Dr Jensen said that GAFCON 2 “reflects something about the new state of the Com­munion”. He said that the Lambeth Conference was “premised on the 19th-century sailing ships, bringing together once every ten years”. He said that the Lambeth Conference was “just bishops”, whereas GAFCON was “for all in the Church”.

Question of the Week: Should the Archbishop of Canterbury cease to chair the Primates’ Meeting?



THE Archbishop of Kenya, Dr Eliud Wabu­kala, said on Monday that the Anglican Communion’s leadership should no longer “be focused on one person or one Church”, and that “orthodox leaders” should “de­velop new structures”, writes Ed Thornton.

In a keynote address to the leadership conference of the Fellowship of Confessing Anglicans (FCA), of which he is chairman, at St Mark’s, Battersea Rise, Dr Wabukala said: “Orthodox leaders must now do more than simply stay away. We have to go back to the basic principles and develop new structures while remaining firmly within the Anglican Communion. . .

“Our Communion has come of age, and it is now time that its leadership should be focused not on one person or one Church, however hallowed its history, but on the one historic faith we confess.”

Dr Wabukala said that there had been “unprecedented challenges to Anglican identity forced upon us by the revisionist scriptural interpretation”. This had enabled members of the FCA “to rediscover the dis­tinctive reformed catholicity of our Com­munion as shaped so profoundly by the wit­ness of the 16th-century Anglican Reformers.”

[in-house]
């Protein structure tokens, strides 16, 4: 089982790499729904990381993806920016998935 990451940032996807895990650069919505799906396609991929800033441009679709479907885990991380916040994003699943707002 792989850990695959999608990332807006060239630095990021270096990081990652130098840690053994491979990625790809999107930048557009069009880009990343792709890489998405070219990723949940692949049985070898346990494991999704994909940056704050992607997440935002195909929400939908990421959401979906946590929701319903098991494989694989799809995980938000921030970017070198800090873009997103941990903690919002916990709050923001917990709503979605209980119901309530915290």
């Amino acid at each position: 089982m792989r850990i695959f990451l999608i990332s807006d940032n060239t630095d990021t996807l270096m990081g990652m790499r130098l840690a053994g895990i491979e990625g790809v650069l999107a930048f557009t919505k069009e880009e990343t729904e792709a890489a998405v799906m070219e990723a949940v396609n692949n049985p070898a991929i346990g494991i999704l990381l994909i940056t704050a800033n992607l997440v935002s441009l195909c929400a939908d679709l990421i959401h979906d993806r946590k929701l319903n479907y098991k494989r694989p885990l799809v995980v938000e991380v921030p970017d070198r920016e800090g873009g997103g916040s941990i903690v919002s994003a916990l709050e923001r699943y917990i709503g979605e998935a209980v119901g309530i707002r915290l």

The Global Anglican Future Conference, which will meet for the second time next year, “was launched as a rescue mission for the An­glican Communion”.

The rejection of the Anglican Covenant by C of E dioceses (News, 30 March) showed “that institu­tional remedies for the crisis have failed, and that the problems we face are far too deep-seated to be dealt with by merely managerial and organisational strategies”. The “heart of the crisis” in the Communion “is not institu­tional, but spiritual”.



THE Archbishop of Kenya, Dr Eliud Wabu­kala, said on Monday that the Anglican Communion’s leadership should no longer “be focused on one person or one Church”, and that “orthodox leaders” should “de­velop new structures”, writes Ed Thornton.

In a keynote address to the leadership conference of the Fellowship of Confessing Anglicans (FCA), of which he is chairman, at St Mark’s, Battersea Rise, Dr Wabukala said: “Orthodox leaders must now do more than simply stay away. We have to go back to the basic principles and develop new structures while remaining firmly within the Anglican Communion. . .

“Our Communion has come of age, and it is now time that its leadership should be focused not on one person or one Church, however hallowed its history, but on the one historic faith we confess.”

Dr Wabukala said that there had been “unprecedented challenges to Anglican identity forced upon us by the revisionist scriptural interpretation”. This had enabled members of the FCA “to rediscover the dis­tinctive reformed catholicity of our Com­munion as shaped so profoundly by the wit­ness of the 16th-century Anglican Reformers.”

The Global Anglican Future Conference, which will meet for the second time next year, “was launched as a rescue mission for the An­glican Communion”.

The rejection of the Anglican Covenant by C of E dioceses (News, 30 March) showed “that institu­tional remedies for the crisis have failed, and that the problems we face are far too deep-seated to be dealt with by merely managerial and organisational strategies”. The “heart of the crisis” in the Communion “is not institu­tional, but spiritual”.